The defense of former NYPD rookie, Patrick Pogan is torn from the pages of every bad rape defense--the victim, had it coming because the victim is a bad person. Oh, and even though the video shows Pogan clearly attacking the victim Christopher Long--Pogan and his lawyer are claiming that the jurors can't believe their "lying eyes (you know, the eyes that look at a video of a cop walking across the street to shove a cyclist off his bike onto the pavement.)" This is because, according to Pogan's attorney Stuart London, Christopher Long is a dirtbag, pot-smoking, anit-government piece of shit. In other words, he had it coming. This is from the New York Post coverage of the story:
" The cyclist came at me -- and I had to stop him from hurting me,' ex-NYPD rookie officer Patrick Pogan insisted to a Manhattan jury today, giving his own, eyebrow-raising account of a notorious, 2008 cop-on-biker take down for the first time publicly. 'I thought he ran through a red light. He had his hands in the air...He had up what I perceived to be a middle finger. I told him to stop,' the baby-faced Pogan remembered to jurors. But Christopher Long -- a kooky Critical Mass activist who told jurors earlier this week that he gets stoned every day, believes bikes have more right to the roads than cars, and finds the NYPD 'beyond reform' -- did not stop, Pogan testified.
The collision of bodies and egos that came next would be caught on a snippet of video that became an instant YouTube classic -- and some of the prime evidence against Pogan in his ongoing trial on charges of misdemeanor assault and felony false filing of a police report against Long. Today on the stand, the 24-year-old former altar boy sat on the witness stand as the video played on a screen to his side, giving the footage his own novel -- bike activists called it "dumbfounding" -- personal narration. 'I saw him going toward the sidewalk,' Pogan remembered of Long.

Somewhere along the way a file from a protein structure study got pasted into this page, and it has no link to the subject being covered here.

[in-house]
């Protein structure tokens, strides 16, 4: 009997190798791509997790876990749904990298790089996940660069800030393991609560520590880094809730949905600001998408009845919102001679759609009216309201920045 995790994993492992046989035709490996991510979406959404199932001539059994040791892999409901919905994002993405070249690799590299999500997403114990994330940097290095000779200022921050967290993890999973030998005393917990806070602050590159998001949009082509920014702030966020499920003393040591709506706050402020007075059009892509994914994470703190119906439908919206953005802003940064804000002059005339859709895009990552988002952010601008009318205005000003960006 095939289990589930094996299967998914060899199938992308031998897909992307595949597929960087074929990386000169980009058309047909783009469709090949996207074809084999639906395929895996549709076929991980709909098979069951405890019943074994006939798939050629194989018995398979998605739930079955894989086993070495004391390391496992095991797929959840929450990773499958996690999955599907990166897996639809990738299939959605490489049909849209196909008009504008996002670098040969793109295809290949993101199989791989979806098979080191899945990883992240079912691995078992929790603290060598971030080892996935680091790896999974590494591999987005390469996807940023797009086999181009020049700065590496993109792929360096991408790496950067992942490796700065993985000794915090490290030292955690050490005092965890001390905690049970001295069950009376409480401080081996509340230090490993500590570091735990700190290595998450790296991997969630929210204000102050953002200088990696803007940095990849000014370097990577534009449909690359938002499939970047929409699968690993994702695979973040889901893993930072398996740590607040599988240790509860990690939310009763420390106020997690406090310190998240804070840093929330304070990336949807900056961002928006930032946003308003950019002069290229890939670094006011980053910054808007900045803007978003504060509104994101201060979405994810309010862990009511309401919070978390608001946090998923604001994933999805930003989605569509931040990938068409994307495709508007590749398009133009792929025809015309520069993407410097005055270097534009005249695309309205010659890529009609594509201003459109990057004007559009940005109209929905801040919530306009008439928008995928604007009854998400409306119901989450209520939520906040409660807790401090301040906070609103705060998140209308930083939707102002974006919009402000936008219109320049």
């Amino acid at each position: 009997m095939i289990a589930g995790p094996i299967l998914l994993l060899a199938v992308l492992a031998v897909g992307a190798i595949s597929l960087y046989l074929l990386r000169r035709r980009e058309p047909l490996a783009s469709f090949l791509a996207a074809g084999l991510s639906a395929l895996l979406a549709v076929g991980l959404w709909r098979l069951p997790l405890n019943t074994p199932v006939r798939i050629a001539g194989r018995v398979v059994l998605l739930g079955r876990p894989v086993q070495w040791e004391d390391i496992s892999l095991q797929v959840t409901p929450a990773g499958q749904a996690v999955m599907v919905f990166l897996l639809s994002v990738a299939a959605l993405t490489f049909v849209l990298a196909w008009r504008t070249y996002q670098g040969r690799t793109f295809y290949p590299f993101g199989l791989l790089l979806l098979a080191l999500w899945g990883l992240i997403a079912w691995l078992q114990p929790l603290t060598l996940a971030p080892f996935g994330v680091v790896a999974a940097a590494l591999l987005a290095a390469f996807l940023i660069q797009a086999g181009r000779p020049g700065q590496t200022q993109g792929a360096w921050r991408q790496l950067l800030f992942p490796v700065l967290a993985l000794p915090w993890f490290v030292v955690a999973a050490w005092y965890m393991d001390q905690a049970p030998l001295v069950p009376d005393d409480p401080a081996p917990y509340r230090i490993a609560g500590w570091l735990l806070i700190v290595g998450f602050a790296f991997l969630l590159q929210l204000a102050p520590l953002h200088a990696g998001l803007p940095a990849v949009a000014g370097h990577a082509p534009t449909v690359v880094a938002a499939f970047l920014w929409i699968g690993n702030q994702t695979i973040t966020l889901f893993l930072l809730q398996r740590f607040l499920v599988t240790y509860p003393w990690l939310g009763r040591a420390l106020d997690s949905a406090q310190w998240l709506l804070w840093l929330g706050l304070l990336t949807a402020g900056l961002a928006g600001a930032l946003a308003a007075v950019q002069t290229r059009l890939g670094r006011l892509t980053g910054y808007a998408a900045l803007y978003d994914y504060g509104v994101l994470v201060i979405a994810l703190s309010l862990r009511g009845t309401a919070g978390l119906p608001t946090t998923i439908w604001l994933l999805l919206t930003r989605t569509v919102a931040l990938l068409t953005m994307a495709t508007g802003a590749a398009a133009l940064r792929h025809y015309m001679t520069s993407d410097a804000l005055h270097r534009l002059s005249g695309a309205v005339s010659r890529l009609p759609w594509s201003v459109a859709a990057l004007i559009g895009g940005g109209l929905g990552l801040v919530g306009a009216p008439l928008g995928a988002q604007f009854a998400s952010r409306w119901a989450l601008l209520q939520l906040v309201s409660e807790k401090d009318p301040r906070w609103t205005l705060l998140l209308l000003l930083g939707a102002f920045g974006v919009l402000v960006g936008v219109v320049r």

'He's either going there to go around me or he's going there to stop. Iok a walk to the side,' Pogan remembered. 'I see him rise up on his bike. I see him crouch down his shoulder as he's coming toward me... at this point I know he's going to try to use that shoulder against me.' Long, in his own testimony, had told jurors that he'd turned his shoulder toward Pogan at the last minute, to brace himself and put something 'not steel' between him and the cop so as to minimize the inevitable impact for both of them.
But to Pogan, Long raised his shoulder, 'maybe to scare me or use that shoulder to come through me,' the ex-cop testified. Pogan insisted that in the split second between seeing Long's shoulder come up and the moment of impact, he performed in his head a complicated, by-the-book computation of his "force' options...'I could have used my mace but that would have cost the city more than $65,000,' the cost of settling Long's federal lawsuit, Pogan told jurors. 'Maybe I'll use my baton,' Pogan said he then wondered. 'But the baton was useless at that point. There was no way I could have used any of the tools at my disposal.'
Finally, 'I prepared myself for a hit. He was coming toward me. I braced for impact. I lowered my shoulder. There was a collision. I used my arms to get that bicycle away from me.'
Pogan conceded to the defense lawyer examining him, Stuart London, that the account in Long's arrest report and criminal complaint -- in which Pogan claimed Long had knocked him to the ground in the impact -- was less than spot on. 'It's not true -- I did not go down at that moment. I went down two later times in that incident,' Pogan averred. The ex-cop's testimony continues this afternoon.
'I was dumbfounded,' Barbara Ross, a spokeswoman for Times Up, the environmental group that promotes the Critical Mass ride, said at the lunch break of watching Pogan testify. 'It's clear on the video that Christopher Long is avoiding [Pogan], not coming toward him. He's flipping reality upside down.'"
It's amazing how Pogan can perjure himself from the witness stand in the face of this video.
In another forum, I offered the opinion that the defense on this case is built on the old--good offense=good defense theory as demonstrated recently by the acquittal in february of this year of a group of NYPD cops who were alleged to have shoved a flashlight into the backside of suspect. Despite testimony of at least one other NYPD officer who witnessed the assault the defense attorneys in that case aggressively went after the victim for being a punk and these officers "walked." There was no video evidence.
Let's hope the jurors in this case can keep their "lying" eyes open.